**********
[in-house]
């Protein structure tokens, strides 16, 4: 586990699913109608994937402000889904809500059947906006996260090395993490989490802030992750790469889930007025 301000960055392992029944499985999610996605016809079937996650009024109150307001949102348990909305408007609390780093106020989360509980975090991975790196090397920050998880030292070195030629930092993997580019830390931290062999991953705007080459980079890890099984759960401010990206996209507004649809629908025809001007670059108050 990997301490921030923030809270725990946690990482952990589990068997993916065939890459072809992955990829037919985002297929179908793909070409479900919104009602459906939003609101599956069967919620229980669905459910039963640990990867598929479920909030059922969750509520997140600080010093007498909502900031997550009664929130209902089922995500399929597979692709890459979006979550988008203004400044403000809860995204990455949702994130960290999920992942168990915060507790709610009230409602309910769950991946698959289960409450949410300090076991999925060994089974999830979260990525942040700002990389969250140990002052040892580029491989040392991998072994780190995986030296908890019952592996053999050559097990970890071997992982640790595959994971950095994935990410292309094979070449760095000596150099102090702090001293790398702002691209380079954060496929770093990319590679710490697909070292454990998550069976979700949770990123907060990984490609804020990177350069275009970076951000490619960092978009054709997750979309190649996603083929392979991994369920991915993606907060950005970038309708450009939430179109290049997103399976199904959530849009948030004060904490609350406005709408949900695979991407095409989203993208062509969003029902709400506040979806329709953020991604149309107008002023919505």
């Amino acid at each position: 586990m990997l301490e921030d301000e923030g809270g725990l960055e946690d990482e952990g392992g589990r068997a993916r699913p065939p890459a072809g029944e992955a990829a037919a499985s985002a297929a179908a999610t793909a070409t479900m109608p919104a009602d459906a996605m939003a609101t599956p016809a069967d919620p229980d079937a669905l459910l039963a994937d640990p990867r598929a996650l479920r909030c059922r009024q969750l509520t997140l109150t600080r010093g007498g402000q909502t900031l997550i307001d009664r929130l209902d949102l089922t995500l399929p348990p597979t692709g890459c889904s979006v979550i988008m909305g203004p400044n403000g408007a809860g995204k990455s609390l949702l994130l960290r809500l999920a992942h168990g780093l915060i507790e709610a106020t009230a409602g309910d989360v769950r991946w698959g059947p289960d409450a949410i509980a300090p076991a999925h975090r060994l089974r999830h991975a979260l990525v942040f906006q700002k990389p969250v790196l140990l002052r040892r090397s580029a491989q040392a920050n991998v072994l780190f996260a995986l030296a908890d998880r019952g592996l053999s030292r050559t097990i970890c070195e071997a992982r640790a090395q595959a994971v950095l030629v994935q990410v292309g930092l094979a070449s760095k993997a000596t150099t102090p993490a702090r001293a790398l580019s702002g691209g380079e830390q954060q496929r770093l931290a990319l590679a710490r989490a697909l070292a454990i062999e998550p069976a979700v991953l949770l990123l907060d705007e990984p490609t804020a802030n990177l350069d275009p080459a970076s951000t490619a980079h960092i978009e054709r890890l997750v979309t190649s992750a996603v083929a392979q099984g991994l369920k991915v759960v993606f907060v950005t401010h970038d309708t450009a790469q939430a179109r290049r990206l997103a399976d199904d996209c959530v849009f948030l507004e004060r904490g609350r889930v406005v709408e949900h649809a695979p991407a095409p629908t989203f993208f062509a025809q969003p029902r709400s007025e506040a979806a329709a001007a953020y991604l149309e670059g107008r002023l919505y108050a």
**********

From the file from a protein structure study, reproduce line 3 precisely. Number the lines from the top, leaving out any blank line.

């Amino acid at each position: 586990m990997l301490e921030d301000e923030g809270g725990l960055e946690d990482e952990g392992g589990r068997a993916r699913p065939p890459a072809g029944e992955a990829a037919a499985s985002a297929a179908a999610t793909a070409t479900m109608p919104a009602d459906a996605m939003a609101t599956p016809a069967d919620p229980d079937a669905l459910l039963a994937d640990p990867r598929a996650l479920r909030c059922r009024q969750l509520t997140l109150t600080r010093g007498g402000q909502t900031l997550i307001d009664r929130l209902d949102l089922t995500l399929p348990p597979t692709g890459c889904s979006v979550i988008m909305g203004p400044n403000g408007a809860g995204k990455s609390l949702l994130l960290r809500l999920a992942h168990g780093l915060i507790e709610a106020t009230a409602g309910d989360v769950r991946w698959g059947p289960d409450a949410i509980a300090p076991a999925h975090r060994l089974r999830h991975a979260l990525v942040f906006q700002k990389p969250v790196l140990l002052r040892r090397s580029a491989q040392a920050n991998v072994l780190f996260a995986l030296a908890d998880r019952g592996l053999s030292r050559t097990i970890c070195e071997a992982r640790a090395q595959a994971v950095l030629v994935q990410v292309g930092l094979a070449s760095k993997a000596t150099t102090p993490a702090r001293a790398l580019s702002g691209g380079e830390q954060q496929r770093l931290a990319l590679a710490r989490a697909l070292a454990i062999e998550p069976a979700v991953l949770l990123l907060d705007e990984p490609t804020a802030n990177l350069d275009p080459a970076s951000t490619a980079h960092i978009e054709r890890l997750v979309t190649s992750a996603v083929a392979q099984g991994l369920k991915v759960v993606f907060v950005t401010h970038d309708t450009a790469q939430a179109r290049r990206l997103a399976d199904d996209c959530v849009f948030l507004e004060r904490g609350r889930v406005v709408e949900h649809a695979p991407a095409p629908t989203f993208f062509a025809q969003p029902r709400s007025e506040a979806a329709a001007a953020y991604l149309e670059g107008r002023l919505y108050a």